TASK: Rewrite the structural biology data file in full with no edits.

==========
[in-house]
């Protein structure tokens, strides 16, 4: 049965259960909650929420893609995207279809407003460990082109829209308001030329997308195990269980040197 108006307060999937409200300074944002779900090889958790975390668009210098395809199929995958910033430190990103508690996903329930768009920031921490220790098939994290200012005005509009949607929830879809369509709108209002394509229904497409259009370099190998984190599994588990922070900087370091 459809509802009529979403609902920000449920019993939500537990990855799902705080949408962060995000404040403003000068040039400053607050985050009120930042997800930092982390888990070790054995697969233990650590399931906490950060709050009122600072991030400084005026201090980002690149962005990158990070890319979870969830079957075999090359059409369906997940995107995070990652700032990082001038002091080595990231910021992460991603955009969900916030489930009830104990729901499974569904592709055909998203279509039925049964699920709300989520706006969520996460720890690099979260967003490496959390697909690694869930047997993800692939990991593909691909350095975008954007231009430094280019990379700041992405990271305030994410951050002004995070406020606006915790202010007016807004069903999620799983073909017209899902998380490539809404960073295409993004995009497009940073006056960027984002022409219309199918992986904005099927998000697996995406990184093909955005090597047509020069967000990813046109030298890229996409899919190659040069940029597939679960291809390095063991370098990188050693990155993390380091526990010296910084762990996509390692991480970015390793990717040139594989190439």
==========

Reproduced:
[in-house]
């Protein structure tokens, strides 16, 4: 049965259960909650929420893609995207279809407003460990082109829209308001030329997308195990269980040197 108006307060999937409200300074944002779900090889958790975390668009210098395809199929995958910033430190990103508690996903329930768009920031921490220790098939994290200012005005509009949607929830879809369509709108209002394509229904497409259009370099190998984190599994588990922070900087370091 459809509802009529979403609902920000449920019993939500537990990855799902705080949408962060995000404040403003000068040039400053607050985050009120930042997800930092982390888990070790054995697969233990650590399931906490950060709050009122600072991030400084005026201090980002690149962005990158990070890319979870969830079957075999090359059409369906997940995107995070990652700032990082001038002091080595990231910021992460991603955009969900916030489930009830104990729901499974569904592709055909998203279509039925049964699920709300989520706006969520996460720890690099979260967003490496959390697909690694869930047997993800692939990991593909691909350095975008954007231009430094280019990379700041992405990271305030994410951050002004995070406020606006915790202010007016807004069903999620799983073909017209899902998380490539809404960073295409993004995009497009940073006056960027984002022409219309199918992986904005099927998000697996995406990184093909955005090597047509020069967000990813046109030298890229996409899919190659040069940029597939679960291809390095063991370098990188050693990155993390380091526990010296910084762990996509390692991480970015390793990717040139594989190439």